Book – Lionel J. Windsor. Paul and the Vocation of Israel: How Paul’s Jewish Identity Informs his Apostolic Ministry, with Special Reference to Romans. BZNW 205. Berlin: De Gruyter, 2014.
An up-to-date list of the most relevant Greek resources available on this site
In my book, I argue that Romans 2:17-20 is a compact description of the close relationship between Jewish identity and the synagogue-based communal engagement with the Law of Moses.
In my book, I argue that the Romans 2:17-29 consists of three sections. This cuts across the traditional division of the passage into two sections.
Now, as then, preaching should be understood as the public component of the speech of a congregational leader to a congregation under his care, by which he ensures that the congregation learns, obeys and holds on to the truth of God’s word. A congregational leader leads his congregation by preaching; conversely, preaching is the key public expression of a congregational leader’s role.
In my book, I argue that Paul’s interlocutor in Romans 2:17-29 is a paradigmatic mainstream Jew.
The regular sermon, according to key figures from church history including Chrysostom, Augustine, Calvin, Cranmer and Perkins, is the key means by which shepherd-leaders fulfil their responsibility to ensure that the truth of God’s word is guarded, learned and obeyed among their congregations.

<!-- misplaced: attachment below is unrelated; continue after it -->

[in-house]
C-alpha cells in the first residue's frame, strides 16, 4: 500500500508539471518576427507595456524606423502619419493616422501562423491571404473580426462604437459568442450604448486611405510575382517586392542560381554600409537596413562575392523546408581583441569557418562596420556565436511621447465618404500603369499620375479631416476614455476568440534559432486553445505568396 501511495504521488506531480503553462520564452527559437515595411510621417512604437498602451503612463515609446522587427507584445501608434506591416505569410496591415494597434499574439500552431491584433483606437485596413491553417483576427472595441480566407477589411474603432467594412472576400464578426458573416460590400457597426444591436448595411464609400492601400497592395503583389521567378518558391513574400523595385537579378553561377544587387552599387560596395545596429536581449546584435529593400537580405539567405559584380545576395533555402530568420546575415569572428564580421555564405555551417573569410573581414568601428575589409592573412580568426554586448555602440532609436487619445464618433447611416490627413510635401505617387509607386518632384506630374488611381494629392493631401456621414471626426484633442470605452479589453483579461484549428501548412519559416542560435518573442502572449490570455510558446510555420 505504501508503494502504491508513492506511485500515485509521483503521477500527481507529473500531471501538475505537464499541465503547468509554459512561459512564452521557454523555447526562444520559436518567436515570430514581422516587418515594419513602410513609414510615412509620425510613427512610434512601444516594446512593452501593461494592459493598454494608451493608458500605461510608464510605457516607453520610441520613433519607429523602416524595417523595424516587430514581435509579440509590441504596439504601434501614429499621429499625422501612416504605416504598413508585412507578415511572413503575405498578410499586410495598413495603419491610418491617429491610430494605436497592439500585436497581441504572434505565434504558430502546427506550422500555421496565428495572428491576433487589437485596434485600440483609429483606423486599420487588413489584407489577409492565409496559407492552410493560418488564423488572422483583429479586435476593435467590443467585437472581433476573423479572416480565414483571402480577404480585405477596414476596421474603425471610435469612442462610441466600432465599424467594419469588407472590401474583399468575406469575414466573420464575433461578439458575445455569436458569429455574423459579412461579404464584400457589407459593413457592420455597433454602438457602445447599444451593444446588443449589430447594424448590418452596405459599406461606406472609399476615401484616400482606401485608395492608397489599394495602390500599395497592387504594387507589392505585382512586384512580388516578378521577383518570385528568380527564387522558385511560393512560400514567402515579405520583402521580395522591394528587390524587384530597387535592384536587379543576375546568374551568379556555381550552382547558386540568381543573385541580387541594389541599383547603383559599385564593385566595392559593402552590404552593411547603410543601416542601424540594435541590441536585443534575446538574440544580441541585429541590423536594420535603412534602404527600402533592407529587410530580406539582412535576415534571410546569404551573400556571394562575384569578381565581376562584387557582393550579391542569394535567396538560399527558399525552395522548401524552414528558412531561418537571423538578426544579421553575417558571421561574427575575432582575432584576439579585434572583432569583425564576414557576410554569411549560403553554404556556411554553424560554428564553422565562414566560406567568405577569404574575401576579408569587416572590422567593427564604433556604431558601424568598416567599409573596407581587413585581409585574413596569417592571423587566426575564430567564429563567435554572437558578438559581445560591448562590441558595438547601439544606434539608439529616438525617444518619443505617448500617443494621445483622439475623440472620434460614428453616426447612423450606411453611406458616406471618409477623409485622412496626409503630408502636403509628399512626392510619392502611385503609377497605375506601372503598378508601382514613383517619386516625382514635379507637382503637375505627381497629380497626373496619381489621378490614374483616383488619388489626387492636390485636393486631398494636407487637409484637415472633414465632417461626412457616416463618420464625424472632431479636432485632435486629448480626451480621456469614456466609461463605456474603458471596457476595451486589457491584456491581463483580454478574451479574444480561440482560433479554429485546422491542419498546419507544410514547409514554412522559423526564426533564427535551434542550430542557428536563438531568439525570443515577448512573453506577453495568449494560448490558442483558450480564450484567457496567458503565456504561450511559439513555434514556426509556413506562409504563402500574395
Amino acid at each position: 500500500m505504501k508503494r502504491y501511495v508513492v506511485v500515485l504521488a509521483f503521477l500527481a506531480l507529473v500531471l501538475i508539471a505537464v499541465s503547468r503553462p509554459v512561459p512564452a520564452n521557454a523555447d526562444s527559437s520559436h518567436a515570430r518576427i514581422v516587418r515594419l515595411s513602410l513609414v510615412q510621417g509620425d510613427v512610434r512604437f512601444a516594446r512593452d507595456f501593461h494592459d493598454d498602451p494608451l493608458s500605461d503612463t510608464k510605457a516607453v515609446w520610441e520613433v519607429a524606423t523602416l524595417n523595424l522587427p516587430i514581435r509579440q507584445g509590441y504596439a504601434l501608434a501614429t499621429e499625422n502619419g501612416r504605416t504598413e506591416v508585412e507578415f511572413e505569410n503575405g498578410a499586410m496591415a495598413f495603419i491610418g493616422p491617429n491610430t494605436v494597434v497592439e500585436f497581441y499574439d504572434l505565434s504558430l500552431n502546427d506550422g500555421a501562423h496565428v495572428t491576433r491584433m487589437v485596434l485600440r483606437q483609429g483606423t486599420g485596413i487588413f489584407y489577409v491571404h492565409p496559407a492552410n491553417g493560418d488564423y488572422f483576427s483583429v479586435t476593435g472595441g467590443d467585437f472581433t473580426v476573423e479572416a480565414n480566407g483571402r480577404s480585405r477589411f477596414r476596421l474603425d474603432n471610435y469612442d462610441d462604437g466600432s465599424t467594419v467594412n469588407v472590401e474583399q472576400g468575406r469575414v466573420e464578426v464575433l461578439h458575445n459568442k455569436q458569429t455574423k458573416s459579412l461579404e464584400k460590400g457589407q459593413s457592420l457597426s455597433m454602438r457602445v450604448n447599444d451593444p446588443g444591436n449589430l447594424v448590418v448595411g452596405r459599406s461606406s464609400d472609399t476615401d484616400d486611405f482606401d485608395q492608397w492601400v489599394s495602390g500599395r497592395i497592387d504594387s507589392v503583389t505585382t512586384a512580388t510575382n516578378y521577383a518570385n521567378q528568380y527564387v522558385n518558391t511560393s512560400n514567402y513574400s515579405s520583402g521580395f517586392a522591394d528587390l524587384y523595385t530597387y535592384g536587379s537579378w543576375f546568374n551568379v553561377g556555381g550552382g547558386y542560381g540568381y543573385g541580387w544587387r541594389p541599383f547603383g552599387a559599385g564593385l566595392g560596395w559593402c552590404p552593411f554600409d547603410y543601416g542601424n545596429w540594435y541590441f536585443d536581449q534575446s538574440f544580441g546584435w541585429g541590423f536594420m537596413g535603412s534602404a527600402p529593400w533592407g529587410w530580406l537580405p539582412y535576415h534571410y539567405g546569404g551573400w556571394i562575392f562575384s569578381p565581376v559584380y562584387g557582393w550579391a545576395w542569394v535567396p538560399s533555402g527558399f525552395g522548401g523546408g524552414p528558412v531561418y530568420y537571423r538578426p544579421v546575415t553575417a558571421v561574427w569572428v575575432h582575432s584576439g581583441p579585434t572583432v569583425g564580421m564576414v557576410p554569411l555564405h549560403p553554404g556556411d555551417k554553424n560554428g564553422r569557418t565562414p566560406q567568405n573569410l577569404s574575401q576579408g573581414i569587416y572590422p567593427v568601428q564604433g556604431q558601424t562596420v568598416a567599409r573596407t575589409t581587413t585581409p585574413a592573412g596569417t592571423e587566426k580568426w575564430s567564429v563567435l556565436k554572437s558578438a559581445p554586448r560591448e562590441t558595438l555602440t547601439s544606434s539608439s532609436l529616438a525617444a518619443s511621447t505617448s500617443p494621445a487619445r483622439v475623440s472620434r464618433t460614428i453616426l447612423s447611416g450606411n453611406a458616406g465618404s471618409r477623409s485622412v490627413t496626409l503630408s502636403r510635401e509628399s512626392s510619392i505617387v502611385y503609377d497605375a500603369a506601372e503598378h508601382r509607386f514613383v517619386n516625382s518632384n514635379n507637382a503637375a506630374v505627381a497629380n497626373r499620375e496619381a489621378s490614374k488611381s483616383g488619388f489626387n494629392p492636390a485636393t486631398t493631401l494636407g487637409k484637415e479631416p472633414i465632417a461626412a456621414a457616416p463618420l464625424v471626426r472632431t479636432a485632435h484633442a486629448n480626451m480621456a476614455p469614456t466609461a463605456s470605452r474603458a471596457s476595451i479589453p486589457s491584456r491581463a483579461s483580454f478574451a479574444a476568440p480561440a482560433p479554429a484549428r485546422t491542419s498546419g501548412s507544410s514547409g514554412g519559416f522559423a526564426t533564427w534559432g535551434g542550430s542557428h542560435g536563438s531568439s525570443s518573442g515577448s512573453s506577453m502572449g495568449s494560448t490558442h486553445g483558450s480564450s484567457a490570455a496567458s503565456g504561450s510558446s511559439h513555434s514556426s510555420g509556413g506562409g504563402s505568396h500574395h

In my book, I argue that Romans 2:17-29 is set in the Jewish synagogue.
In a number of places across the New Testament, we see a certain pattern of congregational leadership. Christian congregations often include certain people who are described as carrying a weighty responsibility. This responsible leadership role is based on and derived from the word of the apostles, which in turn is grounded in the Old Testament Scriptures. The congregational leaders discharge their responsibility primarily through speaking this word to the congregation, in a variety of ways.
In my book, I argue at length that Romans 2:17-29 is not primarily an argument about salvation, but rather an argument about Jewish identity and vocation.
Among the many important issues and questions that have been raised during recent debates about women and preaching, one that has received perhaps too little attention is this: What exactly is this thing we call a ‘sermon’ or ‘preaching’? Preaching is the public component of the speech of a congregational shepherd-leader to the congregation under his care, by which he ensures that the truth handed down in the Scriptures is learned and obeyed by that congregation, in light of the congregation’s particular circumstances.
This post is an online preface to my essay “Preachers and Leaders”, defending the essay and the book in which it appears against a particular charge relating to the publication history of one of the books which it interacts (*Hearing Her Voice* by John Dickson)